In the world of economics there are “once-in-a…” events. Great Depressions come once in a life time. Companies fail once in a while. Most days, however, are run-of-the-mill, businesses-doing-business days. The everydays.
“The Scariest Thing in Hollywood” was an everyday kind of episode. There was no stock market crash to attend to, no Grexit to ponder. It was just another day and another story. Time to fall back into the swing of things. And, as you might expect, it was good, but nothing to write home about. And I am still not sure what the “scariest thing” in Hollywood is.
The episode centers on Rob Cohen, a director who you might be familiar with from The Fast and The Furious and who you definitely won’t be familiar with from Stealth, the gargantuan flop that came two movies later and nearly ended his career. Well actually, it did end his career. Until he met Jason Blum.
Blum has made a name for himself and his production company, Blumhouse Productions, by pioneering, as his IMDB page tells us, “a new model of studio filmmaking—producing high-quality micro-budget films.” Blum approaches movie financing with tactics straight from the tech venture capitalist playbook: make a lot of small bets and hope one pays off in a big way. He estimates that about 40% of his films are financial failures. But the ones that aren’t? They produce huge returns. Blumhouse has produced films like Paranormal Activity, The Purge, Insidious, and Sinister, which grossed upwards of $1.2 billion. Their combined budgets? Under $40 million. Blum got his start with Paranormal Activity, which was made for $15,000—the price of an 18-karat gold Apple Watch—and grossed almost $200 million worldwide.
That makes it the single most profitable film in the history of Hollywood, with a roughly 1333% return on investment.
After Stealth’s failure and Cohen’s silver screen excommunication, Blum approached Cohen and asked him to direct The Boy Next Door, a Jennifer Lopez horror vehicle. Its budget was $4.2 million. I think for lack of content, the show spent a long time on how Cohen quickly exhausted his meager budget and goes to Blum for $300,000 increase to shoot a needle-in-eye stabbing and a sex scene. Blum sticks to his low-budget principles and denies him. In pre-screenings the movie is middling. Then Universal (the distributor) steps in to save the day. The team re-shot key scenes and recut the film for wider release. After the edits, the film went on to gross $35 million—which isn’t bad at all for a $4.2 million dollar investment.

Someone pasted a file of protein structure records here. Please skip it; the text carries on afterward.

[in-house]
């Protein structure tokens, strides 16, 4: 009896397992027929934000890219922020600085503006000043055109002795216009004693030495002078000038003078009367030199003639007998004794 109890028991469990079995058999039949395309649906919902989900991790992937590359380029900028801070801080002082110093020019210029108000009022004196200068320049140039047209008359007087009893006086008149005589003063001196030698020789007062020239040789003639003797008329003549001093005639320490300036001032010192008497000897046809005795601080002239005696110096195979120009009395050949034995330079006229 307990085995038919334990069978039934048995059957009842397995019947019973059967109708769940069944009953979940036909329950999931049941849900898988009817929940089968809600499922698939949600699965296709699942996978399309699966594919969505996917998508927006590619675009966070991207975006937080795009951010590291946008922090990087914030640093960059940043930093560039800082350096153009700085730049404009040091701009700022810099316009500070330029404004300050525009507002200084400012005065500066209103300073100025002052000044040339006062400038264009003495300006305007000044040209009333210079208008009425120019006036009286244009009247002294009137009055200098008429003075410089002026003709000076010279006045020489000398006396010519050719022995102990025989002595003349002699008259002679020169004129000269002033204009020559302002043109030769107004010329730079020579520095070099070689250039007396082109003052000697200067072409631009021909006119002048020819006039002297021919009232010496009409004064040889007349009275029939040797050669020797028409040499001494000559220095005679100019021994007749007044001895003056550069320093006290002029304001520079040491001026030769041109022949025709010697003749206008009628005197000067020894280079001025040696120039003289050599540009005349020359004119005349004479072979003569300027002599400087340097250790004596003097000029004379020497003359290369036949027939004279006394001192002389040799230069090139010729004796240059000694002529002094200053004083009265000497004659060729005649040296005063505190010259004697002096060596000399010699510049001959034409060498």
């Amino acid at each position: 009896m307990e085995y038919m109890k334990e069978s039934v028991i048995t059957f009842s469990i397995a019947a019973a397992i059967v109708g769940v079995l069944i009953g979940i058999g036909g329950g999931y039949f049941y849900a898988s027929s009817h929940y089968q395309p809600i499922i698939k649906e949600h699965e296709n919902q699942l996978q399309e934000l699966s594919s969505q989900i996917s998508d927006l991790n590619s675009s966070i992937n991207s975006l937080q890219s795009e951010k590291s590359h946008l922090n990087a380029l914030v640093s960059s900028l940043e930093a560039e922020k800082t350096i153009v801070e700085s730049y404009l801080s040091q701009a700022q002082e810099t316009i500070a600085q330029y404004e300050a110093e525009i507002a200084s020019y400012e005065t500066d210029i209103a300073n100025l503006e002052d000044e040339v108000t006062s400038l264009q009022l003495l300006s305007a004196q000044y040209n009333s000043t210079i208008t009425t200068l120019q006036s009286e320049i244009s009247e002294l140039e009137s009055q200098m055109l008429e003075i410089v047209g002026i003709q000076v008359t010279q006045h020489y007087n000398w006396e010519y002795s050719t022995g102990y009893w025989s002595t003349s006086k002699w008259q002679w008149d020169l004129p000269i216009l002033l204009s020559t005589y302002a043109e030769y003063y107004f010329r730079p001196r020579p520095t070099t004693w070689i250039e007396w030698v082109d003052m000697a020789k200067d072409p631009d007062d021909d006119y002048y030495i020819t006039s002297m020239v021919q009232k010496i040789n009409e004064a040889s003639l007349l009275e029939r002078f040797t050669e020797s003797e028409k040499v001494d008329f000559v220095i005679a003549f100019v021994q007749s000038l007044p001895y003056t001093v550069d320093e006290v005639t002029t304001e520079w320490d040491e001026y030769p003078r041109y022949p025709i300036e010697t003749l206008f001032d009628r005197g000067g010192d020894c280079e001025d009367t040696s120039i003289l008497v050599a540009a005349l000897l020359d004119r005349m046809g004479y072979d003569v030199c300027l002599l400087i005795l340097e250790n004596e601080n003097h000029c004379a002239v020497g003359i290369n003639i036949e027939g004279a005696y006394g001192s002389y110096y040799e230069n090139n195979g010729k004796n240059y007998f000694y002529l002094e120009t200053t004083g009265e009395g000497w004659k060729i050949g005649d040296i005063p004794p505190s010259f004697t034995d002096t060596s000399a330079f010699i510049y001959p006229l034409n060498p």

Here’s the trailer; listen for the inexplicable “It’s Will Warren!” (as in, famed Audiologue critic Will Warren) around 1:21.
Maybe it was because I wasn’t particularly interested in the subject matter, but I didn’t really care for the episode. It felt a bit plodding, and while I can typically find joy in the whimsy of Planet Money‘s treatment of an unfamiliar subject, learning about movie financing felt a bit like watching the sausage being made, particularly if that sausage was made from sorrowful Hollywood has-beens in a grinder powered by broken dreams.
But, ya know, it was fine. It felt like Planet Money was trying for a base hit, and they got it. It’s just that I wanted them to swing for the fences; it wouldn’t bother me if they fell a little short, but I’m a bit disappointed that it seems as though they didn’t try.
- How Cohen and Lopez are nursing their hurt feelings:
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